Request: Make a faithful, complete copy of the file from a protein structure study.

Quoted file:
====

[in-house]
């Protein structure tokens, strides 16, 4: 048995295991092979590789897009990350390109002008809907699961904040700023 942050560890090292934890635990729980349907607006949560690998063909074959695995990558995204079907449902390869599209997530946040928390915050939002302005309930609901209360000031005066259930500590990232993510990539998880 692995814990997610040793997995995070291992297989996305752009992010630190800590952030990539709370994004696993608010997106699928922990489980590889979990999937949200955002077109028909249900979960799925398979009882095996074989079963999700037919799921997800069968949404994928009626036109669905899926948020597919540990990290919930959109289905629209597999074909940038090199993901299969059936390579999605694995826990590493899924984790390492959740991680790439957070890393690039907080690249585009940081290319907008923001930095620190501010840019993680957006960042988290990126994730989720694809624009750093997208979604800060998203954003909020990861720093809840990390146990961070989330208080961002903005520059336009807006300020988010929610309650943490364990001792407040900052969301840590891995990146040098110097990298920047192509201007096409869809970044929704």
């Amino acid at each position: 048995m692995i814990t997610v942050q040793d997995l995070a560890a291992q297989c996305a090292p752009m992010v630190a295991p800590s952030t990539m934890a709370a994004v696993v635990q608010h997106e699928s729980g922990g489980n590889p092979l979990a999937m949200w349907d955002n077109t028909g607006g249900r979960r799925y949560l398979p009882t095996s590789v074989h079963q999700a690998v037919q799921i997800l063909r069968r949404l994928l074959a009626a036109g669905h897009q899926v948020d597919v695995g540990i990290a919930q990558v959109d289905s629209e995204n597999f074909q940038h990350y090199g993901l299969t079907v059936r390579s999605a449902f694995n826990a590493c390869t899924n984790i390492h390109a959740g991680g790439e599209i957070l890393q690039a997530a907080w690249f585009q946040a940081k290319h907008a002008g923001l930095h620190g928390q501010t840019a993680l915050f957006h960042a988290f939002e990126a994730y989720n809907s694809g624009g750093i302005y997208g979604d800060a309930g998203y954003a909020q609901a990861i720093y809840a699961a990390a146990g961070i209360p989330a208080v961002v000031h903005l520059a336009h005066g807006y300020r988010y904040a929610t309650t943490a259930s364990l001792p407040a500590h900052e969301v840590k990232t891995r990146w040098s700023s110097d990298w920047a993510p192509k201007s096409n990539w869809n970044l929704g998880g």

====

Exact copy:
[in-house]
């Protein structure tokens, strides 16, 4: 048995295991092979590789897009990350390109002008809907699961904040700023 942050560890090292934890635990729980349907607006949560690998063909074959695995990558995204079907449902390869599209997530946040928390915050939002302005309930609901209360000031005066259930500590990232993510990539998880 692995814990997610040793997995995070291992297989996305752009992010630190800590952030990539709370994004696993608010997106699928922990489980590889979990999937949200955002077109028909249900979960799925398979009882095996074989079963999700037919799921997800069968949404994928009626036109669905899926948020597919540990990290919930959109289905629209597999074909940038090199993901299969059936390579999605694995826990590493899924984790390492959740991680790439957070890393690039907080690249585009940081290319907008923001930095620190501010840019993680957006960042988290990126994730989720694809624009750093997208979604800060998203954003909020990861720093809840990390146990961070989330208080961002903005520059336009807006300020988010929610309650943490364990001792407040900052969301840590891995990146040098110097990298920047192509201007096409869809970044929704």
């Amino acid at each position: 048995m692995i814990t997610v942050q040793d997995l995070a560890a291992q297989c996305a090292p752009m992010v630190a295991p800590s952030t990539m934890a709370a994004v696993v635990q608010h997106e699928s729980g922990g489980n590889p092979l979990a999937m949200w349907d955002n077109t028909g607006g249900r979960r799925y949560l398979p009882t095996s590789v074989h079963q999700a690998v037919q799921i997800l063909r069968r949404l994928l074959a009626a036109g669905h897009q899926v948020d597919v695995g540990i990290a919930q990558v959109d289905s629209e995204n597999f074909q940038h990350y090199g993901l299969t079907v059936r390579s999605a449902f694995n826990a590493c390869t899924n984790i390492h390109a959740g991680g790439e599209i957070l890393q690039a997530a907080w690249f585009q946040a940081k290319h907008a002008g923001l930095h620190g928390q501010t840019a993680l915050f957006h960042a988290f939002e990126a994730y989720n809907s694809g624009g750093i302005y997208g979604d800060a309930g998203y954003a909020q609901a990861i720093y809840a699961a990390a146990g961070i209360p989330a208080v961002v000031h903005l520059a336009h005066g807006y300020r988010y904040a929610t309650t943490a259930s364990l001792p407040a500590h900052e969301v840590k990232t891995r990146w040098s700023s110097d990298w920047a993510p192509k201007s096409n990539w869809n970044l929704g998880g």